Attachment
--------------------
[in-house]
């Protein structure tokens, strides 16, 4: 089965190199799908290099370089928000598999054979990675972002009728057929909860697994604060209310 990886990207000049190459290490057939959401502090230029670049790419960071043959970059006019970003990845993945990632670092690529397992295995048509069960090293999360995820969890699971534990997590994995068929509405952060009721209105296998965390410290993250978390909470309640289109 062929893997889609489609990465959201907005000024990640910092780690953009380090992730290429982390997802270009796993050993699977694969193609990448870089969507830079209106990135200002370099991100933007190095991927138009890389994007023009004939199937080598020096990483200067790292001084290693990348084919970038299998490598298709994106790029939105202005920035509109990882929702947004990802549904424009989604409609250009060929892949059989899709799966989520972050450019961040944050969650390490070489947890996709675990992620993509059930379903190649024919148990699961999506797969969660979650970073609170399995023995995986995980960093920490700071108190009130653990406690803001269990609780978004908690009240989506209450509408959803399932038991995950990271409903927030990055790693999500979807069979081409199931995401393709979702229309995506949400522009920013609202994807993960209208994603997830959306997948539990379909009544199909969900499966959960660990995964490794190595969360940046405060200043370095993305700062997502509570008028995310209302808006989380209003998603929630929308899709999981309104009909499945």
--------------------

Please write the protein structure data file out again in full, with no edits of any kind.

[in-house]
């Protein structure tokens, strides 16, 4: 089965190199799908290099370089928000598999054979990675972002009728057929909860697994604060209310 990886990207000049190459290490057939959401502090230029670049790419960071043959970059006019970003990845993945990632670092690529397992295995048509069960090293999360995820969890699971534990997590994995068929509405952060009721209105296998965390410290993250978390909470309640289109 062929893997889609489609990465959201907005000024990640910092780690953009380090992730290429982390997802270009796993050993699977694969193609990448870089969507830079209106990135200002370099991100933007190095991927138009890389994007023009004939199937080598020096990483200067790292001084290693990348084919970038299998490598298709994106790029939105202005920035509109990882929702947004990802549904424009989604409609250009060929892949059989899709799966989520972050450019961040944050969650390490070489947890996709675990992620993509059930379903190649024919148990699961999506797969969660979650970073609170399995023995995986995980960093920490700071108190009130653990406690803001269990609780978004908690009240989506209450509408959803399932038991995950990271409903927030990055790693999500979807069979081409199931995401393709979702229309995506949400522009920013609202994807993960209208994603997830959306997948539990379909009544199909969900499966959960660990995964490794190595969360940046405060200043370095993305700062997502509570008028995310209302808006989380209003998603929630929308899709999981309104009909499945």